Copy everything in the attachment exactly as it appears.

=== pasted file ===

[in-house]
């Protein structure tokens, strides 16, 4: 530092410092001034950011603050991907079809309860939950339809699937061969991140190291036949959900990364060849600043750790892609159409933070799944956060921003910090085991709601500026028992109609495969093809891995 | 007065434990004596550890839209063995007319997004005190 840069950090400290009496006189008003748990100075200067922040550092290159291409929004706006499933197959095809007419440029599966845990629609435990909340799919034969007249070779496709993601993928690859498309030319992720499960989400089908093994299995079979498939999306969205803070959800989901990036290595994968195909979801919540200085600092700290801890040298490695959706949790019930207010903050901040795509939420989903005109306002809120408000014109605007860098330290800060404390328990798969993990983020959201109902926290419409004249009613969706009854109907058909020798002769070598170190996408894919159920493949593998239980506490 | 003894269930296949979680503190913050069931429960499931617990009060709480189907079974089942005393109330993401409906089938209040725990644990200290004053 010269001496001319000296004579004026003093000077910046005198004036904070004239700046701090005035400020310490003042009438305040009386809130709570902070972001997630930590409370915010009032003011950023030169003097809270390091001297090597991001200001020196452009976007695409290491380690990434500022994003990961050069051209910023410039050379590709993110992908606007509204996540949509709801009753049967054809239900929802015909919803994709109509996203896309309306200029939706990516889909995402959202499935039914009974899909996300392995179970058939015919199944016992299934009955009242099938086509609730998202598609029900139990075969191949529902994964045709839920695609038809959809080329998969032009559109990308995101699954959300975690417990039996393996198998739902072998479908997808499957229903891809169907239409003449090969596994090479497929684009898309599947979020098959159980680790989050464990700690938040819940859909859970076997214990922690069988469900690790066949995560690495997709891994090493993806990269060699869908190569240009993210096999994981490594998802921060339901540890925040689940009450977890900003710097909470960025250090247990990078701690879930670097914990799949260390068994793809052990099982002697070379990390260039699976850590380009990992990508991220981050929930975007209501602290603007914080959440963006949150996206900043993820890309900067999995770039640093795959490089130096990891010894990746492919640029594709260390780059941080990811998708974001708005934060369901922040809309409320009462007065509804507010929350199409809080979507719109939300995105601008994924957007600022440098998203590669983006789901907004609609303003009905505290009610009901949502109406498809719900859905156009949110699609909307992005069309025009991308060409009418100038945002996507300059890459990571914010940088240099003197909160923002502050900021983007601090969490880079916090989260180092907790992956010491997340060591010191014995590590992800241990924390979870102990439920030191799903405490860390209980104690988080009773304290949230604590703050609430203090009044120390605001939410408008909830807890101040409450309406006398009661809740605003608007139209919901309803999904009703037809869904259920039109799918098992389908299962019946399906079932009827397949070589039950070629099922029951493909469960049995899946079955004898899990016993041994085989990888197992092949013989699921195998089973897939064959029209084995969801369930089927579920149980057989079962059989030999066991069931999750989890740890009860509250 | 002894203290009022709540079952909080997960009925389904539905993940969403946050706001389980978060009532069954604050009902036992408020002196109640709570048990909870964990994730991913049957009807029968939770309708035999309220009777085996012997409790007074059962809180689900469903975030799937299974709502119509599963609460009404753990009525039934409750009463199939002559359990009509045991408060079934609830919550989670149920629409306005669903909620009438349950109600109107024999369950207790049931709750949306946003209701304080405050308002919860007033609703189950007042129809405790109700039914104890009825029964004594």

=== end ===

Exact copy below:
[in-house]
């Protein structure tokens, strides 16, 4: 530092410092001034950011603050991907079809309860939950339809699937061969991140190291036949959900990364060849600043750790892609159409933070799944956060921003910090085991709601500026028992109609495969093809891995 | 007065434990004596550890839209063995007319997004005190 840069950090400290009496006189008003748990100075200067922040550092290159291409929004706006499933197959095809007419440029599966845990629609435990909340799919034969007249070779496709993601993928690859498309030319992720499960989400089908093994299995079979498939999306969205803070959800989901990036290595994968195909979801919540200085600092700290801890040298490695959706949790019930207010903050901040795509939420989903005109306002809120408000014109605007860098330290800060404390328990798969993990983020959201109902926290419409004249009613969706009854109907058909020798002769070598170190996408894919159920493949593998239980506490 | 003894269930296949979680503190913050069931429960499931617990009060709480189907079974089942005393109330993401409906089938209040725990644990200290004053 010269001496001319000296004579004026003093000077910046005198004036904070004239700046701090005035400020310490003042009438305040009386809130709570902070972001997630930590409370915010009032003011950023030169003097809270390091001297090597991001200001020196452009976007695409290491380690990434500022994003990961050069051209910023410039050379590709993110992908606007509204996540949509709801009753049967054809239900929802015909919803994709109509996203896309309306200029939706990516889909995402959202499935039914009974899909996300392995179970058939015919199944016992299934009955009242099938086509609730998202598609029900139990075969191949529902994964045709839920695609038809959809080329998969032009559109990308995101699954959300975690417990039996393996198998739902072998479908997808499957229903891809169907239409003449090969596994090479497929684009898309599947979020098959159980680790989050464990700690938040819940859909859970076997214990922690069988469900690790066949995560690495997709891994090493993806990269060699869908190569240009993210096999994981490594998802921060339901540890925040689940009450977890900003710097909470960025250090247990990078701690879930670097914990799949260390068994793809052990099982002697070379990390260039699976850590380009990992990508991220981050929930975007209501602290603007914080959440963006949150996206900043993820890309900067999995770039640093795959490089130096990891010894990746492919640029594709260390780059941080990811998708974001708005934060369901922040809309409320009462007065509804507010929350199409809080979507719109939300995105601008994924957007600022440098998203590669983006789901907004609609303003009905505290009610009901949502109406498809719900859905156009949110699609909307992005069309025009991308060409009418100038945002996507300059890459990571914010940088240099003197909160923002502050900021983007601090969490880079916090989260180092907790992956010491997340060591010191014995590590992800241990924390979870102990439920030191799903405490860390209980104690988080009773304290949230604590703050609430203090009044120390605001939410408008909830807890101040409450309406006398009661809740605003608007139209919901309803999904009703037809869904259920039109799918098992389908299962019946399906079932009827397949070589039950070629099922029951493909469960049995899946079955004898899990016993041994085989990888197992092949013989699921195998089973897939064959029209084995969801369930089927579920149980057989079962059989030999066991069931999750989890740890009860509250 | 002894203290009022709540079952909080997960009925389904539905993940969403946050706001389980978060009532069954604050009902036992408020002196109640709570048990909870964990994730991913049957009807029968939770309708035999309220009777085996012997409790007074059962809180689900469903975030799937299974709502119509599963609460009404753990009525039934409750009463199939002559359990009509045991408060079934609830919550989670149920629409306005669903909620009438349950109600109107024999369950207790049931709750949306946003209701304080405050308002919860007033609703189950007042129809405790109700039914104890009825029964004594």